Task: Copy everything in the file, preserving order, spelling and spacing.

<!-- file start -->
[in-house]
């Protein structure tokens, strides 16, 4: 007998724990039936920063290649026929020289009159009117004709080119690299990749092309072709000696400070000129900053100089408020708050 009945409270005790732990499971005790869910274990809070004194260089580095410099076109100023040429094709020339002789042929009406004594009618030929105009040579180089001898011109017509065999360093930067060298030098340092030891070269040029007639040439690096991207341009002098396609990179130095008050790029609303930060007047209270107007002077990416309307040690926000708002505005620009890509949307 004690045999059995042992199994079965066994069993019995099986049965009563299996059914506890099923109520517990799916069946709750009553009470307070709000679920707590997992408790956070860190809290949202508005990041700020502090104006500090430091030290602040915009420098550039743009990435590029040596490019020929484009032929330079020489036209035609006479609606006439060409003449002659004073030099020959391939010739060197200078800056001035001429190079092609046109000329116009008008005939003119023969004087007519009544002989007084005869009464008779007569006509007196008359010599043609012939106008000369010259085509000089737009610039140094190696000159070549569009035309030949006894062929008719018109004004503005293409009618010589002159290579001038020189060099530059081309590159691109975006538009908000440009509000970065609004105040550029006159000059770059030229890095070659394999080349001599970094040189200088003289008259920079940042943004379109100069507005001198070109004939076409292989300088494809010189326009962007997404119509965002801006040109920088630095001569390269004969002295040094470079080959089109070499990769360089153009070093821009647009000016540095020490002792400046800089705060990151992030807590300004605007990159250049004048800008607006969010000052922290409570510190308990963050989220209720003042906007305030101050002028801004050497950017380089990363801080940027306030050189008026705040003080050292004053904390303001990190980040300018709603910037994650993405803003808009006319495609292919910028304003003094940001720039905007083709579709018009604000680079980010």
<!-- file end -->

[in-house]
């Protein structure tokens, strides 16, 4: 007998724990039936920063290649026929020289009159009117004709080119690299990749092309072709000696400070000129900053100089408020708050 009945409270005790732990499971005790869910274990809070004194260089580095410099076109100023040429094709020339002789042929009406004594009618030929105009040579180089001898011109017509065999360093930067060298030098340092030891070269040029007639040439690096991207341009002098396609990179130095008050790029609303930060007047209270107007002077990416309307040690926000708002505005620009890509949307 004690045999059995042992199994079965066994069993019995099986049965009563299996059914506890099923109520517990799916069946709750009553009470307070709000679920707590997992408790956070860190809290949202508005990041700020502090104006500090430091030290602040915009420098550039743009990435590029040596490019020929484009032929330079020489036209035609006479609606006439060409003449002659004073030099020959391939010739060197200078800056001035001429190079092609046109000329116009008008005939003119023969004087007519009544002989007084005869009464008779007569006509007196008359010599043609012939106008000369010259085509000089737009610039140094190696000159070549569009035309030949006894062929008719018109004004503005293409009618010589002159290579001038020189060099530059081309590159691109975006538009908000440009509000970065609004105040550029006159000059770059030229890095070659394999080349001599970094040189200088003289008259920079940042943004379109100069507005001198070109004939076409292989300088494809010189326009962007997404119509965002801006040109920088630095001569390269004969002295040094470079080959089109070499990769360089153009070093821009647009000016540095020490002792400046800089705060990151992030807590300004605007990159250049004048800008607006969010000052922290409570510190308990963050989220209720003042906007305030101050002028801004050497950017380089990363801080940027306030050189008026705040003080050292004053904390303001990190980040300018709603910037994650993405803003808009006319495609292919910028304003003094940001720039905007083709579709018009604000680079980010």